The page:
Congress plays Santa for the stock market this year with a mega tax package

House Ways and Means Committee Chairman Kevin Brady (R-TX) (R) speaks during a news conference with Speaker of the House Paul Ryan (R-WI) and fellow House Republicans following the passage of the Tax Cuts and Jobs Act in the Rayburn Room at the U.S. Capitol November 16, 2017 in Washington, DC.

With Congress playing Santa this week, stocks could rally on until the real Santa rally kicks in on Friday.

Stocks rose Monday ahead of the House’s vote Tuesday on the tax plan, which slices the corporate tax rate to 21 percent and cuts taxes for many individuals. The market’s supercharged rally took the Dow to its record 70th high of the year and the S&P 500 to its 62nd on Monday. The Dow was up 140 points at 24,792, on track for a 25 percent gain for 2017. The S&P 500 was up 14 to a record 2,690, and the Nasdaq rose 58 to a record 6,994.

“We’re at very important thresholds — 25,000 on the Dow. We’re looking at 7,000 on the Nasdaq and close to 2,700 on the S&P. I just sort of throw up my hands and wonder. The trend is your friend until it ends, and you’re sort of wondering when it’s going to end,” said Sam Stovall, chief investment strategist at CFRA.

Stovall said, however, that now with the prospect of the new corporate tax plan, the market is trying to reprice and that’s been a positive force.

“I think a lot of people are assuming, myself included, that none of the tax cuts are built into earnings estimates and the real question is by how much will earnings estimates go up. Right now, earnings are estimated to be at $145 for the S&P as of year-end 2018, and our guesstimate based on GDP growth being better than expected, plus the tax cut, that maybe we end up at $156,” he said.

So the jump in earnings would go from the expected near 11 percent gain to about 20 percent.

The Senate votes on the tax package Wednesday.

According to Wall Street lore, the traditional Santa rally — in the final five trading days of the year, and the first two sessions of the next — would start Friday. Those seven sessions have been positive 78 percent of the time since 1928, according to Ari Wald, technical analyst at Oppenheimer.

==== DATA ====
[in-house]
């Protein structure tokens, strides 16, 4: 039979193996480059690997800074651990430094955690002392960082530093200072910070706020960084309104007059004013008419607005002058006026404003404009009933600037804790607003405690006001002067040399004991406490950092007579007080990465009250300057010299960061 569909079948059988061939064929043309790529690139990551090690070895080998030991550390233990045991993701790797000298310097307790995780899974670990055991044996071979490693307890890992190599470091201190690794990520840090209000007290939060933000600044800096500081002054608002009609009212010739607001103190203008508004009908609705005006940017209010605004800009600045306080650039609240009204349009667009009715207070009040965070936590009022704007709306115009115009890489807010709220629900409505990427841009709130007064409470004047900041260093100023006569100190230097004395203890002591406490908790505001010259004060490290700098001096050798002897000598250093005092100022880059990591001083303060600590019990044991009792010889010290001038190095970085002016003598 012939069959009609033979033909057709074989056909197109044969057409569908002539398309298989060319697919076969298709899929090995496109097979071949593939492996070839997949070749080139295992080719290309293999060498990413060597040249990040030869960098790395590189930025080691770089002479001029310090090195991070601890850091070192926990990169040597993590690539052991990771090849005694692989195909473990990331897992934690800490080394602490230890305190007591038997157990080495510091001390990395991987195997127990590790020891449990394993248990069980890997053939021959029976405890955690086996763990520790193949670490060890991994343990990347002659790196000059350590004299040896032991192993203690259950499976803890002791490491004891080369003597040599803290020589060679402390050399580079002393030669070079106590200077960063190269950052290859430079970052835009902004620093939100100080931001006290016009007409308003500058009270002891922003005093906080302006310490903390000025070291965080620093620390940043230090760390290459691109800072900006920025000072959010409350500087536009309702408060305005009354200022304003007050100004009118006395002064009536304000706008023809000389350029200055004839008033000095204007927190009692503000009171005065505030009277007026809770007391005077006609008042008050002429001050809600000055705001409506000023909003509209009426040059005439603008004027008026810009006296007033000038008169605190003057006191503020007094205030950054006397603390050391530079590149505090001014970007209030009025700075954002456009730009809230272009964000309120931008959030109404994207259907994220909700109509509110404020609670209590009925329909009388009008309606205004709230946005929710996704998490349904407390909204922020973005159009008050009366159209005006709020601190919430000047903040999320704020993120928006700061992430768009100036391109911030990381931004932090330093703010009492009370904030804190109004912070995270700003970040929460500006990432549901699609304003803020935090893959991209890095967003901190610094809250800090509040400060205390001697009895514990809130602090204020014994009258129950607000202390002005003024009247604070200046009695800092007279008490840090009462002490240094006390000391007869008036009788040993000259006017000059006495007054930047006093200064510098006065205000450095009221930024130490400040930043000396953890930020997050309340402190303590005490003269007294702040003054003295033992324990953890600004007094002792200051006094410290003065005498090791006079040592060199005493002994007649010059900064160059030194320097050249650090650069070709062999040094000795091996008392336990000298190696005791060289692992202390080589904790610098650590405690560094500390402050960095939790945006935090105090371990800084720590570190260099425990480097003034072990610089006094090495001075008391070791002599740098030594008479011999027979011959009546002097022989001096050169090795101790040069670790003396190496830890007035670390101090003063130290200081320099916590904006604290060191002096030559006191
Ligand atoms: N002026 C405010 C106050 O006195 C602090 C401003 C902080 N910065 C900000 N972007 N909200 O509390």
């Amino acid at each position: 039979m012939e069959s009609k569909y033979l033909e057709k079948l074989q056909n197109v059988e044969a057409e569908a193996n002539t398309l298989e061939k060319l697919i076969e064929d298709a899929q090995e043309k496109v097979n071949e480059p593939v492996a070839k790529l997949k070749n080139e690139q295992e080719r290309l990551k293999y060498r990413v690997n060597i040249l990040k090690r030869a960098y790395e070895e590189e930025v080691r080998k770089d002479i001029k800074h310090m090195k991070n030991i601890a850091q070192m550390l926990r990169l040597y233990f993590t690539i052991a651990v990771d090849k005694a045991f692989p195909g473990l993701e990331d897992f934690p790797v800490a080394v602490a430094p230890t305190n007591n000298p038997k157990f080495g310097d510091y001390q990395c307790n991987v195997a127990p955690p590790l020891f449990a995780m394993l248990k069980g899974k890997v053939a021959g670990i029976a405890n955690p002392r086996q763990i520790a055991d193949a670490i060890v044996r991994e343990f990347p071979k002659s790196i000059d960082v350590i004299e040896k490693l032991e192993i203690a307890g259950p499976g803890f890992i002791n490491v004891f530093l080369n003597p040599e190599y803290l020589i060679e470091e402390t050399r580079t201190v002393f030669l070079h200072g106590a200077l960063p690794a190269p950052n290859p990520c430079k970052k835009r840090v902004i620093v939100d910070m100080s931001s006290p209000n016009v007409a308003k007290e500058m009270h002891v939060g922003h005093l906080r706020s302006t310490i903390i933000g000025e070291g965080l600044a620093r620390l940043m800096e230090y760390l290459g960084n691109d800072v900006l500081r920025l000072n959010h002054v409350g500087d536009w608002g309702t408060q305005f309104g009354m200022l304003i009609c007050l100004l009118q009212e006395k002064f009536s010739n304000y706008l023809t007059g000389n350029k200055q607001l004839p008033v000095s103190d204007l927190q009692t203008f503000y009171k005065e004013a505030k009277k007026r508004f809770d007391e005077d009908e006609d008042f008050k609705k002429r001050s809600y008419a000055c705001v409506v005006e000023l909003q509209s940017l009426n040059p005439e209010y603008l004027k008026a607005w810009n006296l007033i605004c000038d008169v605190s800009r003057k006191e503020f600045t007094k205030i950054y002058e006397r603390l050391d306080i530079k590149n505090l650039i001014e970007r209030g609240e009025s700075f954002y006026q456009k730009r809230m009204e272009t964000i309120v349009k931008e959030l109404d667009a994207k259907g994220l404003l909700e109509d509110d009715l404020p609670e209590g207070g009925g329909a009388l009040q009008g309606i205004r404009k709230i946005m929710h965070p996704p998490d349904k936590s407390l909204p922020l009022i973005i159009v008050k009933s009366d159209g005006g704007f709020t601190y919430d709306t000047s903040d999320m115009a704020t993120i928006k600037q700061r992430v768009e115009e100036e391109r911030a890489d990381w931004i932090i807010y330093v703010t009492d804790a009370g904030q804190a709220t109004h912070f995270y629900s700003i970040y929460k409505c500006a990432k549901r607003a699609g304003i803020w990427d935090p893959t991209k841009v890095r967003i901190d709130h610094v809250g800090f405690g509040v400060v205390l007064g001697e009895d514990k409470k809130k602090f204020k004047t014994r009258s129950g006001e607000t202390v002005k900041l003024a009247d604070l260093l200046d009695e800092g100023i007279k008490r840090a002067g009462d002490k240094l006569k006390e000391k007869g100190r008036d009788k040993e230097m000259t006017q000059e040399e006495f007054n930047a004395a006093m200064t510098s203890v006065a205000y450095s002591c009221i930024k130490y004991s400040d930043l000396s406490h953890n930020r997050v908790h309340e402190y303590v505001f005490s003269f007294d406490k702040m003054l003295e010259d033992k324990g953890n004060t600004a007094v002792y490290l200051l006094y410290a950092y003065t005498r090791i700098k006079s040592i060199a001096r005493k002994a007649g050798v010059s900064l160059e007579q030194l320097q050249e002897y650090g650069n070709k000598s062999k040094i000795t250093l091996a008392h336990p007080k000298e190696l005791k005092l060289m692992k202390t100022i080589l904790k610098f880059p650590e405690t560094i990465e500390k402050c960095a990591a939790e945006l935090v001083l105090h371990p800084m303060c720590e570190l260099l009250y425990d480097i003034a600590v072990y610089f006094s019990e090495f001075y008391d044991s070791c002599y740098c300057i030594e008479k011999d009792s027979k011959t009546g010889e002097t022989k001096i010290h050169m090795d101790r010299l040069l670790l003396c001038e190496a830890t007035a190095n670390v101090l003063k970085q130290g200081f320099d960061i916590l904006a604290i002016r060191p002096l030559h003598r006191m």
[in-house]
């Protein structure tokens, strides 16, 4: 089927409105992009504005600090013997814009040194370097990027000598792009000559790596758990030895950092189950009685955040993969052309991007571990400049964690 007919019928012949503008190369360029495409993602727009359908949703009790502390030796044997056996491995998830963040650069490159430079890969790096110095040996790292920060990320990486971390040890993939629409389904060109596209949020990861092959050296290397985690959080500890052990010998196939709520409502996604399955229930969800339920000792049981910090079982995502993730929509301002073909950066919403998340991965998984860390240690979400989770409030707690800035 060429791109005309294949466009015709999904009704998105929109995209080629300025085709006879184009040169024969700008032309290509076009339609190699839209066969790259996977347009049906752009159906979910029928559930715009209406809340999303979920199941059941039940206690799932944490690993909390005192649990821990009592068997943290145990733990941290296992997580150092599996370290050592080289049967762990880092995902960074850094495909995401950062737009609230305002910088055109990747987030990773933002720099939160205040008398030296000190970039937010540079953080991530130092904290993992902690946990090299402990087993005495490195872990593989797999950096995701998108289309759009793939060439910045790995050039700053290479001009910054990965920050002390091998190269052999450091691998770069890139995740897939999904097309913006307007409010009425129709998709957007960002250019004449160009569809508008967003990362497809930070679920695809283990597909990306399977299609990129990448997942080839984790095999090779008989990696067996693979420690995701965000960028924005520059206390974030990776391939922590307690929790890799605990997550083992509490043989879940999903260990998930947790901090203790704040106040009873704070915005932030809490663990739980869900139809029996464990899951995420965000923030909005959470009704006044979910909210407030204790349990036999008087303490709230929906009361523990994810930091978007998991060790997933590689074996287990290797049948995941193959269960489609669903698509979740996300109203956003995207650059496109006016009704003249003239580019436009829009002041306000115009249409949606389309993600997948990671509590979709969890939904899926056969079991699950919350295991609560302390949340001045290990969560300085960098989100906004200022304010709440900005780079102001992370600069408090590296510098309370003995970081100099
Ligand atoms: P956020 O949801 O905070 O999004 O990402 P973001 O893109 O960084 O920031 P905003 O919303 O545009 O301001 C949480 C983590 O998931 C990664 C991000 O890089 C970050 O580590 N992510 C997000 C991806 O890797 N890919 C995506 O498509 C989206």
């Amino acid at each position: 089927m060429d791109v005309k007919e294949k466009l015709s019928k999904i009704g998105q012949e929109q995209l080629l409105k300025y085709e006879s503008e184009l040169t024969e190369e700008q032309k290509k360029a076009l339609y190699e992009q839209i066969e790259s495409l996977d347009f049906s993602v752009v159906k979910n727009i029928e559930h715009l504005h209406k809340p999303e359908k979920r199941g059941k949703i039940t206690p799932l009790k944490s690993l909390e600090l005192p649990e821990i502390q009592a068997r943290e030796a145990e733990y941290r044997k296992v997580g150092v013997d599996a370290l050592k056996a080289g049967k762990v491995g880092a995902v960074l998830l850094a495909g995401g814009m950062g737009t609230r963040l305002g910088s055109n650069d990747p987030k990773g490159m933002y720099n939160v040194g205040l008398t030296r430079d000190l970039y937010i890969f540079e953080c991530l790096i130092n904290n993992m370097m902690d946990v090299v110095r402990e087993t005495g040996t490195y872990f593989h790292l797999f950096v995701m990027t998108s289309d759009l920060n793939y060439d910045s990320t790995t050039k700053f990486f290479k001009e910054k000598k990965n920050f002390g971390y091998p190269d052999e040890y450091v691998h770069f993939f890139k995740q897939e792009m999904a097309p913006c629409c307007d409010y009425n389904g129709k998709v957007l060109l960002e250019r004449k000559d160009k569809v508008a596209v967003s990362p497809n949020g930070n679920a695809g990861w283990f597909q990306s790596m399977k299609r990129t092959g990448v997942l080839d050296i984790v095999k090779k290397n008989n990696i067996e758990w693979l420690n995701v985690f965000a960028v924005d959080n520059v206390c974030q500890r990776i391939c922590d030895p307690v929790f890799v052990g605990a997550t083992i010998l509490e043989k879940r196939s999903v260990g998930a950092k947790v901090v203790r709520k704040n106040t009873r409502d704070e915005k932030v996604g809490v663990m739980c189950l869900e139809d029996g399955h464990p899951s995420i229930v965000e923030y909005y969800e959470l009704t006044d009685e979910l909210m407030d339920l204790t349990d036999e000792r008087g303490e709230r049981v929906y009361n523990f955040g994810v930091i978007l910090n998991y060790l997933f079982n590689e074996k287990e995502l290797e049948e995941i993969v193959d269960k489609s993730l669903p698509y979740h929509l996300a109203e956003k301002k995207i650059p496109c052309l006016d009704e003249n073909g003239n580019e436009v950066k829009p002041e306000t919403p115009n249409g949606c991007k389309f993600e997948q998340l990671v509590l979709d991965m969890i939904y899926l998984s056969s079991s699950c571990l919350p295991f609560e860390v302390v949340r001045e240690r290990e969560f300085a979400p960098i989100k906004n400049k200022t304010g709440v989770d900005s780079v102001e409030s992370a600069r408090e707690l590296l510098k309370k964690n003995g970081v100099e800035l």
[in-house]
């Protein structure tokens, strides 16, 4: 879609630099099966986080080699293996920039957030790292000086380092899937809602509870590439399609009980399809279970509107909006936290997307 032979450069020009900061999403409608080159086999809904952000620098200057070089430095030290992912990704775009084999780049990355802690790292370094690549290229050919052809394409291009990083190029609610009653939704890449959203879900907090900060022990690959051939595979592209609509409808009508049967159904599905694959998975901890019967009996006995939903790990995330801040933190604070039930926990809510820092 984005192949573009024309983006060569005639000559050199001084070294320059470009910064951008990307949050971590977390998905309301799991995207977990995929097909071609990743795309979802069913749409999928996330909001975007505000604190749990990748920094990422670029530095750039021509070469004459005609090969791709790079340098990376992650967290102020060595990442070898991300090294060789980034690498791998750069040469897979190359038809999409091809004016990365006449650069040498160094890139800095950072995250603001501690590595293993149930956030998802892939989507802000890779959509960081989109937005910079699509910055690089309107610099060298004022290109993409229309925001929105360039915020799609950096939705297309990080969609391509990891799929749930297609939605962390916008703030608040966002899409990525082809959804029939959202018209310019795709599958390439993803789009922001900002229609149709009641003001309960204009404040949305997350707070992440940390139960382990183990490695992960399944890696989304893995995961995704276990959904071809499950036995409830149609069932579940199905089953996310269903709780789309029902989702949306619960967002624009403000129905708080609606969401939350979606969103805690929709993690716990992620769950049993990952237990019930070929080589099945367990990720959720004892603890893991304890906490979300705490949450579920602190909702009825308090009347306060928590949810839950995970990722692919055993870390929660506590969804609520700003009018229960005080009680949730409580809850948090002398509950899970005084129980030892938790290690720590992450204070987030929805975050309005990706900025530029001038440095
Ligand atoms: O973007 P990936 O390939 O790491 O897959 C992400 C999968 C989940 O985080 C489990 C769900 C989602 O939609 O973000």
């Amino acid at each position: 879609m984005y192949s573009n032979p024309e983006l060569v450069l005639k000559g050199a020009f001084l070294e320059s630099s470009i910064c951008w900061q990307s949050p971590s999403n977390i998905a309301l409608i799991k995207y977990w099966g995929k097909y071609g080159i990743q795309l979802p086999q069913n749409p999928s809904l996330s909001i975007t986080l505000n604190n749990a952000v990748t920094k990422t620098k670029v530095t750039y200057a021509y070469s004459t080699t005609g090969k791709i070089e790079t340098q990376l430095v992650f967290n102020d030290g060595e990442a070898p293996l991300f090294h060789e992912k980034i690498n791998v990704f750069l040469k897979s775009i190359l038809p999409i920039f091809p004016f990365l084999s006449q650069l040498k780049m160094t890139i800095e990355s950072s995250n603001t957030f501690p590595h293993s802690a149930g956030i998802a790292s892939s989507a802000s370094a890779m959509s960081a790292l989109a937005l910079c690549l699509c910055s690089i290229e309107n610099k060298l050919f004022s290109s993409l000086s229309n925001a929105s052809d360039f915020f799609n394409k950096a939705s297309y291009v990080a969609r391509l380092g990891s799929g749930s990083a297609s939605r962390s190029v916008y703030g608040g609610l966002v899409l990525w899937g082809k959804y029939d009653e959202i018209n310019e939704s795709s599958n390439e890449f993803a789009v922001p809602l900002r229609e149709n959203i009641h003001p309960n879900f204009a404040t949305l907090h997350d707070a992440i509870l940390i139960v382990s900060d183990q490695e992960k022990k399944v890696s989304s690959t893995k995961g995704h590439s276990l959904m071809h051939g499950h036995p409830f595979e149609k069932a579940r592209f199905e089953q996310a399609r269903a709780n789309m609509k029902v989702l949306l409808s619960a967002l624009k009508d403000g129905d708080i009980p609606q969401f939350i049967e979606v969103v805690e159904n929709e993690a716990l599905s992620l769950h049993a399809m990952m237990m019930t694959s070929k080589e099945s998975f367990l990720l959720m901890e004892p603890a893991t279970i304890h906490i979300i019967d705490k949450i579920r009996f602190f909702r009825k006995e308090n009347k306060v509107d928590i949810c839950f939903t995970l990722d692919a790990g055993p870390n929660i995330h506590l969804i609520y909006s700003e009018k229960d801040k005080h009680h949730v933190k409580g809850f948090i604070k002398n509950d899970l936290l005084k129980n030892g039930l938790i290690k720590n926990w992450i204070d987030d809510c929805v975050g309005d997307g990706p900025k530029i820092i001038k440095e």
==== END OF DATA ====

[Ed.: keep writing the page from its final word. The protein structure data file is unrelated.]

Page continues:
Wald said the S&P 500 has gained an average 1.7 percent on those days versus the market’s average 0.2 percent gain for all seven-day periods. In the following three months, if the market had a Santa rally, the S&P has gained an average 2.8 percent, but if Santa’s period was negative, the market declined an average 1.2 percent in the following three months.

“Seasonal studies are secondary confirmation for us. If we’re expecting strength, this is the time to expect it,” said Wald. He said he tries not to make short-term calls, but the momentum is positive. “As we get into this very short window, we think the bull market continues.”

Wald said the record number of highs is typical bull-market behavior. “It’s confirming what we’re seeing in a lot of our indicators, specifically the broad-based internal breadth of the market, the pro-cyclical leadership. The momentum readings are consistent with a strong advance. Add it all up, and we still think it’s a healthy bull market,” he said.

Besides the House vote, markets are watching some economic reports, including housing starts and current account at 8:30 a.m. ET. Earnings are also expected from Carnival, Darden Restaurants, FactSet and Navistar in the morning. FedEx, Red Hat and Micron report after the close.

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